BY MULUGETA GUDETA
The late Dr. Kwame Nkrumah, former Ghanaian president and outstanding African patriot, writer and theoretician of Pan-Africanism is the first politician who clinically analyzed the real nature of colonialism and neo-colonialism and pointed the way out. According to one source, Nkrumah defined his belief system as “the ideology of a New Africa, independent and absolutely free from imperialism, organized on a continental scale, founded upon the conception of one and united Africa, drawing its strength from modern science and technology and from the traditional African belief that the free development of all is the condition for the free development of each.”
The founding fathers of the Organization of African Unity had serious differences although they agreed on the final objectives of the organization. They were divided into what is historically known as the Monrovia Group and the Casablanca group.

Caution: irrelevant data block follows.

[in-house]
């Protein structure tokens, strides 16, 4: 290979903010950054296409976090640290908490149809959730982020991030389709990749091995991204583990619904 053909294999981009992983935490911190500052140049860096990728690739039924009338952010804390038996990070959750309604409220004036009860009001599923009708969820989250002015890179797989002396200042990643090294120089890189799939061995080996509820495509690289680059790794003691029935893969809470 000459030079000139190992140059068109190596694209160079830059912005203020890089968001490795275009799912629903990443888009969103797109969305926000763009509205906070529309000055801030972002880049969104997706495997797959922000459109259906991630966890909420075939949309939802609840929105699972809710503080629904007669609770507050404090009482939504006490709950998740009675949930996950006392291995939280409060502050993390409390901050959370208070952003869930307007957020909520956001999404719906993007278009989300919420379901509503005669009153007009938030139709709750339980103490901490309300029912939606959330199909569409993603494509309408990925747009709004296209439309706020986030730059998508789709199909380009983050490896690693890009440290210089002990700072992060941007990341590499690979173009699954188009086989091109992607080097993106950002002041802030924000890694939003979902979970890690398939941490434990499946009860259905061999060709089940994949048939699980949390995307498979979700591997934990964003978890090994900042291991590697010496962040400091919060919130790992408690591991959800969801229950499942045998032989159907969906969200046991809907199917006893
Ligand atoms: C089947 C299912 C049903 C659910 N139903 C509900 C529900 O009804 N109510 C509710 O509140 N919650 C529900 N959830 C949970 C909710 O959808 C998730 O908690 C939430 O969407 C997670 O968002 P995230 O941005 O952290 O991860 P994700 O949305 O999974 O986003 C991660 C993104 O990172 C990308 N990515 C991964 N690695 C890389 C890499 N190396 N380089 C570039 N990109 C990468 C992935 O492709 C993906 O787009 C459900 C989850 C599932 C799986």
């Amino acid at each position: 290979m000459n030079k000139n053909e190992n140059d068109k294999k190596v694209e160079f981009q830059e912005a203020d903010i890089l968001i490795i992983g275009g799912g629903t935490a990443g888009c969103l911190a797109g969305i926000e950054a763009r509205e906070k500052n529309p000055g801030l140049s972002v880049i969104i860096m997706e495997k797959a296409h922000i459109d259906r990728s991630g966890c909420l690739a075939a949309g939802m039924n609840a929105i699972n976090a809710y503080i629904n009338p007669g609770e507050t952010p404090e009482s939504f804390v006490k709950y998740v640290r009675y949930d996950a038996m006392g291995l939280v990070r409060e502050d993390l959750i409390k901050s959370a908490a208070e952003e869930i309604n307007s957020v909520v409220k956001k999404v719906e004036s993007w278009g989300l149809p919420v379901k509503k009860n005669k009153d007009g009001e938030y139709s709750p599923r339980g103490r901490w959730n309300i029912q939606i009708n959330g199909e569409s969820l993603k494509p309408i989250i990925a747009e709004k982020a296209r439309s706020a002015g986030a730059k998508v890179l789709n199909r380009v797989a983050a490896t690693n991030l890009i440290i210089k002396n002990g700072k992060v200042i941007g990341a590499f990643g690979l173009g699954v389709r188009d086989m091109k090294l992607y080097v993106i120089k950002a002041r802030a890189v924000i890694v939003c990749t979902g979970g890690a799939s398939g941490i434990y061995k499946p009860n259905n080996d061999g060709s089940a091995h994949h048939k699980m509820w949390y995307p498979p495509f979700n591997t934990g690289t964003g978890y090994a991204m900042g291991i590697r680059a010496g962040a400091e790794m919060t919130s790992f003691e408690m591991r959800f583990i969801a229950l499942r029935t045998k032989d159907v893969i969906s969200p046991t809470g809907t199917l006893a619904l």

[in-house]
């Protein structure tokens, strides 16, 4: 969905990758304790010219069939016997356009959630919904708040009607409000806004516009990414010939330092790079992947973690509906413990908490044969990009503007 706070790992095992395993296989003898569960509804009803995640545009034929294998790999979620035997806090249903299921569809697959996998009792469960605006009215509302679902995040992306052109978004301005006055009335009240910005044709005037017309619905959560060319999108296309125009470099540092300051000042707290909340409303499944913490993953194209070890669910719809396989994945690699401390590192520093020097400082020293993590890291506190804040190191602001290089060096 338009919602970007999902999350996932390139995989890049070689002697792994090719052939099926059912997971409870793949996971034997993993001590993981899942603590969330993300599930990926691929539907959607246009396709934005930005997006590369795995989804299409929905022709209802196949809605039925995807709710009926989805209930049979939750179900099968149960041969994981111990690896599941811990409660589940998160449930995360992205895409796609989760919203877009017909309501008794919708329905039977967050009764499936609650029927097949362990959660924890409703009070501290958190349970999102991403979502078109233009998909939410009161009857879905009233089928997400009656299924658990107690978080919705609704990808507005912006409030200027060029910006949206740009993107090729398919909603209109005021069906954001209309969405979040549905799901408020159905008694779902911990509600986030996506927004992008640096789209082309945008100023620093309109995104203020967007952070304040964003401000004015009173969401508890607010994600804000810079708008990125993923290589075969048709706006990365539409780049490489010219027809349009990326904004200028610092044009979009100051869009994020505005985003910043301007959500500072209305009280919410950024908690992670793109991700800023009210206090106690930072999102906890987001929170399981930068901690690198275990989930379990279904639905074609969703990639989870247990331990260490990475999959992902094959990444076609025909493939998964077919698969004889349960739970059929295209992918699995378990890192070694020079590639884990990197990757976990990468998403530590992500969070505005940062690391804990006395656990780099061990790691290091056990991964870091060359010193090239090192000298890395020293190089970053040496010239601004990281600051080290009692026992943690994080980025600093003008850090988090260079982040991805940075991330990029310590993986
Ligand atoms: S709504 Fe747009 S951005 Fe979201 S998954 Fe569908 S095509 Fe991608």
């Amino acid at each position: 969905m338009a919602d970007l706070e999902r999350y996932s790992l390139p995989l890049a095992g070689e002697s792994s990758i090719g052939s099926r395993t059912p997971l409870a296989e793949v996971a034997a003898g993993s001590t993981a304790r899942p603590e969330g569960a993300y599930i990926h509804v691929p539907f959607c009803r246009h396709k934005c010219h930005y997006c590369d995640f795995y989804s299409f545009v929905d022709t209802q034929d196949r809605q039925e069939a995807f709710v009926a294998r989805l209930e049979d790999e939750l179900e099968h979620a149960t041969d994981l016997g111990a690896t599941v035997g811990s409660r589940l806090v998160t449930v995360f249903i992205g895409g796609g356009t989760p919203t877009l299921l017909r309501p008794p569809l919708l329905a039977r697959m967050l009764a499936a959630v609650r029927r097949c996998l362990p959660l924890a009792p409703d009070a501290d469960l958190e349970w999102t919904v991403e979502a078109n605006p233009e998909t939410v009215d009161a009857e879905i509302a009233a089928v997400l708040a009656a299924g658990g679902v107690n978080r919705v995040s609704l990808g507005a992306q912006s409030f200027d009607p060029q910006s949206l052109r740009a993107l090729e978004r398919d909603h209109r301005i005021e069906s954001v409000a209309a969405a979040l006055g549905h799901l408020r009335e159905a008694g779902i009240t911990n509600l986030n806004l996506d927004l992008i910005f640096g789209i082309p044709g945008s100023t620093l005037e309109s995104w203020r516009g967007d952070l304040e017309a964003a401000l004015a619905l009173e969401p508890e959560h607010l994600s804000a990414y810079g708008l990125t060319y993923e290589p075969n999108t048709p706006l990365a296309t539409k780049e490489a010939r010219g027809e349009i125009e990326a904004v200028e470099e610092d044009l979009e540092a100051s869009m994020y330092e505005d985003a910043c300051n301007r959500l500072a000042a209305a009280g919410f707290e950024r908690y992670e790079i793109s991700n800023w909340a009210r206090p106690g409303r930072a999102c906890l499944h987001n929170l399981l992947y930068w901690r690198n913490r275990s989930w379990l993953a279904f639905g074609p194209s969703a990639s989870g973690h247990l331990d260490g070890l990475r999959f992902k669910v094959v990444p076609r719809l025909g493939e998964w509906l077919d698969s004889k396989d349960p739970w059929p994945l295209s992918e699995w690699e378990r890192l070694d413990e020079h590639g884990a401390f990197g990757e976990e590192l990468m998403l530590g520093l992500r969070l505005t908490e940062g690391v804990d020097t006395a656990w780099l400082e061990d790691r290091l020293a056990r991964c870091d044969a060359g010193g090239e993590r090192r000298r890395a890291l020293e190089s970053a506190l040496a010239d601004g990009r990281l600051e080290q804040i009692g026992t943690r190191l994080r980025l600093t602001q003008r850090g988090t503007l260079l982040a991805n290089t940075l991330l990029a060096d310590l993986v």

The Monrovia Group, sometimes known as the Monrovia bloc, officially the Conference of Independent African States, was a short-lived, informal association of African states with a shared vision of the future of Africa and of Pan-Africanism in the early 1960s. Countries that were members of this “believed that Africa’s independent states should co-operate and exist in harmony, but without political federation and deep integration as supported by its main rival, the so-called Casablanca Group.” In 1963, the two groups united to establish a formal, continent-wide organization, the Organization of African Unity.
Those in what was then known as the Casablanca Group, and composed of seven states led by “radical, left-wing leaders of Algeria, Egypt, Ghana, Guinea, Libya, Mali, and Morocco. The conflict and eventual compromise between the Casablanca Group and the Monrovia Group led to the establishment of the Organization of African Unity.”